Wednesday, December 11, 2013
On the last night of the Soulation Gold Gathering in September, Jonalyn did a fascinating presentation on different Christian faith traditions. She talked about the contemplative tradition, the charismatic... the evangelical. For the first time, it thoroughly hit me that evangelicalism, the tradition that has dominated my life, is a channel within Christianity and not Christianity itself. It's a way to know and experience Christ, not the only way. The implications of this continue to unfold in my life, and I have to say, I feel freer.
Evangelicalism is characterized by a focus on Scripture - working to understand it and interpreting all of life through its lens. In keeping with that world, the denomination I'm part of is very academic. The Bible is studied and analyzed intensely. As a scholarly person, I was majorly drawn in by this approach and dug in happily for over a decade. But over the last couple of years, my ESV Study Bible with its endless footnotes has gotten heavy. My individual Bible study has dwindled. When I started losing interest, I buckled down and bought books, books with study outlines and questions for reflection, expecting them to solve my "problem." They sit in a dusty pile on my nightstand, barely written in.
In my hundredth attempt to get back "on track," I signed up for another YouVersion plan - chapters delivered to my inbox five days a week. I went to the preferences page to switch the version to ESV as usual. But as I scrolled down the list of options, I hesitated over one. The translation I've raised my eyebrow at for my entire adult life. The modern-language favorite of hipsters, emergents, and greeting card writers: The Message.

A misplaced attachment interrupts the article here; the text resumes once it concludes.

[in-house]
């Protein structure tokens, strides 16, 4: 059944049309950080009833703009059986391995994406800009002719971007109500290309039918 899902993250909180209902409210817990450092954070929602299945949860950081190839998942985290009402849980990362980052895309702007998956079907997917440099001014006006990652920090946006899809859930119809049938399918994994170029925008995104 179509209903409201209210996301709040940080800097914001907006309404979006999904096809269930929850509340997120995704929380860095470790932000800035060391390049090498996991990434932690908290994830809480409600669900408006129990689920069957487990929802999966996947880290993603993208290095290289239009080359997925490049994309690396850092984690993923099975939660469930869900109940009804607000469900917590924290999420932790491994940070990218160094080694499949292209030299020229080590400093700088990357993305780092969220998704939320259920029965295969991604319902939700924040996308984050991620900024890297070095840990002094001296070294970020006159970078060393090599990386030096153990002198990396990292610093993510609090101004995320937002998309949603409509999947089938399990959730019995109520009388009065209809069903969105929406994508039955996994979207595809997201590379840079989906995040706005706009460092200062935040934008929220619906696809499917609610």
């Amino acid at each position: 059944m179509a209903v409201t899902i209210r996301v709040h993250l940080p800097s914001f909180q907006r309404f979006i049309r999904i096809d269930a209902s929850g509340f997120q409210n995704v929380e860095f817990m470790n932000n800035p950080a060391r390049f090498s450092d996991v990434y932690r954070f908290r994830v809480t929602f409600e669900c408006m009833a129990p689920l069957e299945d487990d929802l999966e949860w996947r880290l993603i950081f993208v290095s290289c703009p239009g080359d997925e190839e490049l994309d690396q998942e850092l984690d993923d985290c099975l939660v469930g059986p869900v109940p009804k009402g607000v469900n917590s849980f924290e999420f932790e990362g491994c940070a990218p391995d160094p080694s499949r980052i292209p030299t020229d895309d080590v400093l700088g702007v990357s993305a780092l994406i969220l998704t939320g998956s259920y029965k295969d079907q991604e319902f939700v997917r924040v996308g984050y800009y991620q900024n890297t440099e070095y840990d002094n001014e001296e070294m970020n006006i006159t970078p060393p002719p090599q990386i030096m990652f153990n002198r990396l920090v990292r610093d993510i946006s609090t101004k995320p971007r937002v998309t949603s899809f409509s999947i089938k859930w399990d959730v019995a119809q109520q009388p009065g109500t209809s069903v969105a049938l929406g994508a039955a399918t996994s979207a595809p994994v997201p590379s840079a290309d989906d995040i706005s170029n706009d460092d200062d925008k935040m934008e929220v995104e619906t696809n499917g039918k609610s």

I decided that if The Message couldn't make the Bible feel fresh again, nothing could, and I selected it before I could change my mind. So here's my confession: for the past month, I've been reading the New Testament in The Message... and loving it. Paul and Timothy and the gang seem like real people. I can clearly picture the events described. I'm comprehending things I never have before because they're in plain English. I'm experiencing a story, not dissecting a textbook. Maybe every word isn't precisely translated from the Greek, but it feels refreshingly real, and that's what my worn-out soul needs right now.
I've had a chokehold on my faith for a long time, and this is one way that I'm finally letting it breathe a little. At times I've even been afraid for my salvation because I'm growing and questioning and don't believe or behave exactly as I used to. But I maintain that a messy but alive faith is healthier than a solid but stagnant one. I'd rather grow to be an oak tree, though it can be scary and uncomfortable, than to stay locked up in my safe acorn in the ground.